"The Odd Angry Shot" is more of a comedy, observing the antics of men desperate to entertain themselves in the middle of nowhere, armed with cards, jokes, and a bottomless supply of beer. Alcohol is practically the star of the movie, slurped down in nearly every scene, reinforcing the alarming constitution of the Australian people, but also their endearing solidarity during this troubling time. The ensemble snaps together effortlessly here, with special attention paid to Kennedy as the ripened Harry, who maintains high spirits and coaxes vulnerability out of the soldiers, showing such ease and depth to his characterization, the focus should remain on him, not Bill. The male bonding scenes are the most interesting the feature, taking the tale to a few strange places, including a showdown with American officers who want to stage a gambling event that pits their scorpion against an Australian spider. There's also a bizarre moment where the gang gifts a departing priest a homemade masturbating machine. Now there's a topic Oliver Stone never touched on.
The Odd Angry Shot Blu-ray, Video Quality
The AVC encoded image (1.78:1 aspect ratio) presentation for "The Odd Angry Shot" reveals source material that's in satisfactory shape, though scratches and speckles are present, with horizontal burns and blue dots on the left hand of the frame popping up sporadically. Colors are managed with taste, showing stability with a palette that largely leans toward browns and greens, finding costuming and jungle environments confident, while more eye-catching hues are introduced through smoke grenades and sequences involving civilian life. Skintones are pinkish and pleasant. Grain is efficiently ordered, preserving a filmic look. Blacks only show trouble with low-light encounters, showing slight crush, but for a picture that largely takes place in the daylight, it's hardly a concern. Detail is crisp with facial reactions and military particulars, offering fresh textures on make-up and fabrics, while background events are easily surveyed.
The Odd Angry Shot Blu-ray, Audio Quality
The 2.0 DTS-HD MA sound mix carries itself with an assertive frontal quality, allowing the listener to navigate dialogue exchanges that are often chaotic, often hearing accents crashing into one another. Voices are purposed with only a few instances of crowding, hitting emotional beats and war cries with satisfactory clarity. Scoring hits some shrill notes, yet the overall musical impression is welcome, adding the right militaristic tone to the picture without overwhelming the action. Soundtrack selections are softer but present. Atmospherics are decent, with a strong lower rumble for helicopter activity, while jungle and firearm nuances are detected. Hiss and pops are minimal, not bothersome.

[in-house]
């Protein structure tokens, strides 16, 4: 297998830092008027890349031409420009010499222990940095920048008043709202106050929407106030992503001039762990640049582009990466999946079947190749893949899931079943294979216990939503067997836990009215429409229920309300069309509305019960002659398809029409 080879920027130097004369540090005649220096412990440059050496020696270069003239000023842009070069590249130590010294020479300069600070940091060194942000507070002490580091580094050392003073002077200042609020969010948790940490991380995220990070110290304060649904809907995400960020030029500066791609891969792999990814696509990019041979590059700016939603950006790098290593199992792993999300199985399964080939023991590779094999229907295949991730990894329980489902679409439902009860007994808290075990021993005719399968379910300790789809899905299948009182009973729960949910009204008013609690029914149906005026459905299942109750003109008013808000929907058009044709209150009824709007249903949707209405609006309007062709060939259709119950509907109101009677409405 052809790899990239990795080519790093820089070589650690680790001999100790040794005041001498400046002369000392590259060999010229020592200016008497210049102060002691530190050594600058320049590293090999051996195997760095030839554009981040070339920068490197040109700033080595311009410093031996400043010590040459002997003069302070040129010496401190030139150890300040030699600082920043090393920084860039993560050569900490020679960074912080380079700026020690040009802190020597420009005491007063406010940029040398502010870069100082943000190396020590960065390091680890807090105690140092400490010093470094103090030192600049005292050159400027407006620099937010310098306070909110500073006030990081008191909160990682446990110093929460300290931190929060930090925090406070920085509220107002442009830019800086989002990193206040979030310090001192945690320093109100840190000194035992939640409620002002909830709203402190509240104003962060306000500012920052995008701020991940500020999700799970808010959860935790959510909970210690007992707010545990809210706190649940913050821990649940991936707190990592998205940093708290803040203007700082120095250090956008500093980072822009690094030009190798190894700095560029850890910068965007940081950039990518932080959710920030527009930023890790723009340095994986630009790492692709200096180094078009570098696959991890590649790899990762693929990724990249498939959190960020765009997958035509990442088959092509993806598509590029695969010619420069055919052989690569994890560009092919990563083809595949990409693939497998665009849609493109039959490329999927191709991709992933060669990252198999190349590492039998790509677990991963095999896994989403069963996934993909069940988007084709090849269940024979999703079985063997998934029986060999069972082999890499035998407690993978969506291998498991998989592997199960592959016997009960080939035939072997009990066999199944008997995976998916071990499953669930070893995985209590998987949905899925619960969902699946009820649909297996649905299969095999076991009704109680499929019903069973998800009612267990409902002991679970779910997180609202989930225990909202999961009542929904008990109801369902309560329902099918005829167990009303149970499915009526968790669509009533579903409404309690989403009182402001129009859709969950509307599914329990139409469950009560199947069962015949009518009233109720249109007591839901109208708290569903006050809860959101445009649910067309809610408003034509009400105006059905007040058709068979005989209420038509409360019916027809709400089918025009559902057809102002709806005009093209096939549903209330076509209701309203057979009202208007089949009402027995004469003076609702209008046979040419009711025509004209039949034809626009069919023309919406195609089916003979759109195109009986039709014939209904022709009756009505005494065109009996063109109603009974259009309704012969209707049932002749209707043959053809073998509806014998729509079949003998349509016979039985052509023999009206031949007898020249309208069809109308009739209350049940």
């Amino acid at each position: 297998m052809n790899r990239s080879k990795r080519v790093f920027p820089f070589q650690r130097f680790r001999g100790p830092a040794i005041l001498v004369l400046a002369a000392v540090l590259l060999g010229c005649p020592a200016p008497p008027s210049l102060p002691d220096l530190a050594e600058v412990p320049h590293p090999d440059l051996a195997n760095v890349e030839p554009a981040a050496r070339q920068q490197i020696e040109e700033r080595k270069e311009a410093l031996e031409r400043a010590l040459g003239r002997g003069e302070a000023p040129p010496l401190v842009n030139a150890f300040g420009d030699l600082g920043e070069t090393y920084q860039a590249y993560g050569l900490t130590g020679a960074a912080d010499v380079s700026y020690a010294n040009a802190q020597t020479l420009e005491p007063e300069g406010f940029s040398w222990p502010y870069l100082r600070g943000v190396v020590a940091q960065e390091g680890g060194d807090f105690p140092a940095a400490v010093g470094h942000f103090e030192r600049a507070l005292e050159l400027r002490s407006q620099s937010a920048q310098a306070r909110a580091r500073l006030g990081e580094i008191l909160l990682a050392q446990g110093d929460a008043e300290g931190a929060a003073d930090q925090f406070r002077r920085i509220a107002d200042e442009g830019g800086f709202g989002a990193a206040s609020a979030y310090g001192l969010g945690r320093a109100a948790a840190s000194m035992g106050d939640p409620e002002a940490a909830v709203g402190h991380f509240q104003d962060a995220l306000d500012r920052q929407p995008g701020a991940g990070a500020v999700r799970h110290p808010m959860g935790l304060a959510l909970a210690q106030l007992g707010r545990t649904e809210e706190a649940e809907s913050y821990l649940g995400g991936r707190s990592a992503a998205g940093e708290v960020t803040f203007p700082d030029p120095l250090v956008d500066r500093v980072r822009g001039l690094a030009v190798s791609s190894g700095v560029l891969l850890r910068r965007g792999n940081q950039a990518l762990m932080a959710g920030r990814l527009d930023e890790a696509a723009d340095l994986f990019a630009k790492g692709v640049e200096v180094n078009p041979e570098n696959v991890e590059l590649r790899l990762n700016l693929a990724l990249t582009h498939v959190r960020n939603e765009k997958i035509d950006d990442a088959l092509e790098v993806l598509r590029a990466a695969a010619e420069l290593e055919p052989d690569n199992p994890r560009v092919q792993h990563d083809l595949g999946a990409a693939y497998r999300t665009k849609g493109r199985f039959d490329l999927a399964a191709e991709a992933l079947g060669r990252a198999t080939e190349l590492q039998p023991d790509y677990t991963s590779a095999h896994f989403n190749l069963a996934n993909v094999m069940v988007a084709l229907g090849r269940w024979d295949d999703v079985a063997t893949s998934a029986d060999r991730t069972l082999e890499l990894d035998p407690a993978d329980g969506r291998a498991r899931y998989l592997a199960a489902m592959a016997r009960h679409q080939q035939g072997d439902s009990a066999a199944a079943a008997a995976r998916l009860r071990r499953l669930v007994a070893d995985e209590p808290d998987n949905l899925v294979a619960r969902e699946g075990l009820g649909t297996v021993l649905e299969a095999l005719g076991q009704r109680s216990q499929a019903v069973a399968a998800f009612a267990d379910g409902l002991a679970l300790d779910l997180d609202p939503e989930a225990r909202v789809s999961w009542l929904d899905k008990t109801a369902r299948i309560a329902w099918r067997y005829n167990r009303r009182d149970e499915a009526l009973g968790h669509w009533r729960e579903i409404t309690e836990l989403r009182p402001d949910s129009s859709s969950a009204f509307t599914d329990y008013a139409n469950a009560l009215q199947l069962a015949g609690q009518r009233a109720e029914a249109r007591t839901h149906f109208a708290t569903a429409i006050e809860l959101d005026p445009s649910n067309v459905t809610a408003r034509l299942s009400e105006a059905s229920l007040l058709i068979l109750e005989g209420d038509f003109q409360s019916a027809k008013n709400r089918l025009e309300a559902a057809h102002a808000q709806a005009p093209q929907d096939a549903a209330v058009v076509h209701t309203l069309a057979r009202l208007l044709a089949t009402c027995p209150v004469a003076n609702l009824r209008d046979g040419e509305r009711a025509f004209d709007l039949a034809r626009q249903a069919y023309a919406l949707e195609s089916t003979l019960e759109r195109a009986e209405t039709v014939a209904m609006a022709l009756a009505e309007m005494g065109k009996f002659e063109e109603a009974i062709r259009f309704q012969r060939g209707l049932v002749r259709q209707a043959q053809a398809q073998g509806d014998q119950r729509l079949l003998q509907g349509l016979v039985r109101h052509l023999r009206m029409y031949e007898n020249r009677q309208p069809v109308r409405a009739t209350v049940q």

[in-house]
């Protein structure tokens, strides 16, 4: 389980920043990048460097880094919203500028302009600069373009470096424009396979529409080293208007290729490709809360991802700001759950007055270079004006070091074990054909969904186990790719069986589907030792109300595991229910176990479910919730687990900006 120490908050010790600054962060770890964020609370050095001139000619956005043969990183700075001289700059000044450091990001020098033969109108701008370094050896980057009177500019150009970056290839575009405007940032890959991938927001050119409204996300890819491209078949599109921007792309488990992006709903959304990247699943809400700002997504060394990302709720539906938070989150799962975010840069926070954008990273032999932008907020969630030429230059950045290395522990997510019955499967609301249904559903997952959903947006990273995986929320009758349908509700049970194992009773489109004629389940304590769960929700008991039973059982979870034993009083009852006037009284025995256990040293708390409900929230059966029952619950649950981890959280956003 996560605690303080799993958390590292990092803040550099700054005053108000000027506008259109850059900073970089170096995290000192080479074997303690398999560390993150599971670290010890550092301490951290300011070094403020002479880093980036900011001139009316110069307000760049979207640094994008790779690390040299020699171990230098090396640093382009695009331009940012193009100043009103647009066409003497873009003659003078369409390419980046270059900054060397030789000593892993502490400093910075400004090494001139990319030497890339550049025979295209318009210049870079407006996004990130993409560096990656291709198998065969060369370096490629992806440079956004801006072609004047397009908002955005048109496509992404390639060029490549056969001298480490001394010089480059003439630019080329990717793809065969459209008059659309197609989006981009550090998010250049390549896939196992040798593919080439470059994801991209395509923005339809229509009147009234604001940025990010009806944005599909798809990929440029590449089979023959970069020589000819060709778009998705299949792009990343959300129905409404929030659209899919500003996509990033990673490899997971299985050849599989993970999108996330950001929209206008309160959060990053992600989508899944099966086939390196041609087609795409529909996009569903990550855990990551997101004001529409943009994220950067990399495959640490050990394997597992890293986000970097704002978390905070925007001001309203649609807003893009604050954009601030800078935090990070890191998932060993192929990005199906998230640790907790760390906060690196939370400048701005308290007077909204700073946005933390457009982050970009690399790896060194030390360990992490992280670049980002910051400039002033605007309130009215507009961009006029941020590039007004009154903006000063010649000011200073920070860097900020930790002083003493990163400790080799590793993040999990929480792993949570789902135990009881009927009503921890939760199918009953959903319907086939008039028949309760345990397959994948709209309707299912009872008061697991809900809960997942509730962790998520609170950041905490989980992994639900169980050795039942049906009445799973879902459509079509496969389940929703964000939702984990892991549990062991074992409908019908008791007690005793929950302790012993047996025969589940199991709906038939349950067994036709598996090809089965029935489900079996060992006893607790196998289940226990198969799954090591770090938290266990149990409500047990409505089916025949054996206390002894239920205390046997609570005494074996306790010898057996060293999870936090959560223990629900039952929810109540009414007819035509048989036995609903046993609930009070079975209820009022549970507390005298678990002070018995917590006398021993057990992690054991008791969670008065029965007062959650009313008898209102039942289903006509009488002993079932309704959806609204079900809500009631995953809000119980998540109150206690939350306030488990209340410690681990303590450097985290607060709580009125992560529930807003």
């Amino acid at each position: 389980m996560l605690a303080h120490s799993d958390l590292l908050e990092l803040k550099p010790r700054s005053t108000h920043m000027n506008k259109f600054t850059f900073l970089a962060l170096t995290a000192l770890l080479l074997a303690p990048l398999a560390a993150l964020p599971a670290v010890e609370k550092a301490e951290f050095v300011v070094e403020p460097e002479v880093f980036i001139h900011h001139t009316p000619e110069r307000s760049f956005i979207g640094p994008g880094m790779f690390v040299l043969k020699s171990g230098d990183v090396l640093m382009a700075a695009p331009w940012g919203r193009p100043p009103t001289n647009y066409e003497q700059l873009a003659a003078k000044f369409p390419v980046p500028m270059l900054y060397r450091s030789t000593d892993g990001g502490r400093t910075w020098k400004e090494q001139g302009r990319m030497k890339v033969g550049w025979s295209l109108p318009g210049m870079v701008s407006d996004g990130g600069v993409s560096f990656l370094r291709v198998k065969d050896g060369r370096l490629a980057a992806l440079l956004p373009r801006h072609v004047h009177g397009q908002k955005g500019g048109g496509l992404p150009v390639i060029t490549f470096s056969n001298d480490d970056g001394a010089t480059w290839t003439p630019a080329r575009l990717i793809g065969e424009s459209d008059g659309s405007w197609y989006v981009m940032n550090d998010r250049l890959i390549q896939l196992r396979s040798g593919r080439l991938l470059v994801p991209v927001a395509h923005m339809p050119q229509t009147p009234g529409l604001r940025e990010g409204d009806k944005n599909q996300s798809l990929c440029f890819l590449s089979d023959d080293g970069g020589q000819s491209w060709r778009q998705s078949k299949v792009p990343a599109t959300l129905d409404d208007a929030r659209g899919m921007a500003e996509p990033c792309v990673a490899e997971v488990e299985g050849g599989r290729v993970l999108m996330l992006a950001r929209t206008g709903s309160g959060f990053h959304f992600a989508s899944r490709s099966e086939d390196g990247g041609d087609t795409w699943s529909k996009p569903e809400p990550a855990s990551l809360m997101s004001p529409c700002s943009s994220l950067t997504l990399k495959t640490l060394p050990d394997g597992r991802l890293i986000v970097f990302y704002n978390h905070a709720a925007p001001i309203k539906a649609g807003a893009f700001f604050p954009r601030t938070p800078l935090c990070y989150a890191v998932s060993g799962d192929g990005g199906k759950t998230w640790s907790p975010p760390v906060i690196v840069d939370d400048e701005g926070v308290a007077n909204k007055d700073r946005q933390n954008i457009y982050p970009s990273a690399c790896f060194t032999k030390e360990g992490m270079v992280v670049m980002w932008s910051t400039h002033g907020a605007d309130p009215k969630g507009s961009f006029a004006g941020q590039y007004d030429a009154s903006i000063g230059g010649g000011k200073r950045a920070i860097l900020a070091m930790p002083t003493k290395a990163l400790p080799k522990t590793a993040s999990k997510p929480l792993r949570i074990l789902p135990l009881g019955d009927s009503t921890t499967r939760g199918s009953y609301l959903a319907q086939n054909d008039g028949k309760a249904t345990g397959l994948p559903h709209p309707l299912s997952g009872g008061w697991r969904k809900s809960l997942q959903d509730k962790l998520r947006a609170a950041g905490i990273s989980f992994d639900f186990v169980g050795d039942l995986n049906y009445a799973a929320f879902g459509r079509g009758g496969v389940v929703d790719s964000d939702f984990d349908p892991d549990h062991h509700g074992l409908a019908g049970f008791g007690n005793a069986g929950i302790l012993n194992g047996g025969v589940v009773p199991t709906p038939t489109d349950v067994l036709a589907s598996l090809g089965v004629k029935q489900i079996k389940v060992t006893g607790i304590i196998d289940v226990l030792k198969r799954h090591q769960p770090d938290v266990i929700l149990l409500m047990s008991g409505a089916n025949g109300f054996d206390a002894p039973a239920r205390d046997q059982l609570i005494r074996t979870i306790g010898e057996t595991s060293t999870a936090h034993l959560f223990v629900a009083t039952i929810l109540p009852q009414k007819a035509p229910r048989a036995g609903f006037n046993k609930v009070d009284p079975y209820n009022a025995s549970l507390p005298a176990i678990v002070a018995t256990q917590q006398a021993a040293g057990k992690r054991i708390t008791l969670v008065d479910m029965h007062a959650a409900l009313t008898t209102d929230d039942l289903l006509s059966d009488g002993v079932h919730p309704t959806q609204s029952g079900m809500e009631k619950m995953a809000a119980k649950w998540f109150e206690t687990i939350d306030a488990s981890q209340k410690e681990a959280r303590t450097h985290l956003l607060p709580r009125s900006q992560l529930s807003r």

The Odd Angry Shot Blu-ray, Special Features and Extras
The Odd Angry Shot Blu-ray, Overall Score and Recommendation
Combat and location atmosphere is present throughout "The Odd Angry Shot." Even while working with a low budget, the production manages to capture the sweltering air and tense mission interaction, hitting recognizable beats of conflict and discomfort as it expounds on Aussie attitudes and fears. It's not a tightly scripted picture, leading to a few bouts of slackness, but it has charisma and a unique viewpoint on established anxiety, making it a fascinating addition to a cinematic inspection of the Vietnam War.
Use the thumbs up and thumbs down icons to agree or disagree that the title is similar to The Odd Angry Shot. You can also suggest completely new similar titles to The Odd Angry Shot in the search box below.
Similar titles suggested by members
The Odd Angry Shot Blu-ray, News and Updates
• The Odd Angry Shot Blu-ray - June 10, 2013
Independent U.S. distributors Synapse Films have announced that they will release on Blu-ray director Tom Jeffrey's classic Australian film The Odd Angry Shot (1979), starring Graham Kennedy, Bryan Brown, John Hargreaves, and John Jarratt. The preliminary release ...
The Odd Angry Shot Blu-ray, Forum Discussions
The Odd Angry Shot Blu-ray Screenshots
Back to The Odd Angry Shot Blu-ray »
Trending Blu-ray Movies
Trending in Theaters
This web site is not affiliated with the Blu-ray Disc Association.
All trademarks are the property of the respective trademark owners.
© 2002-2014 Blu-ray.com. All rights reserved.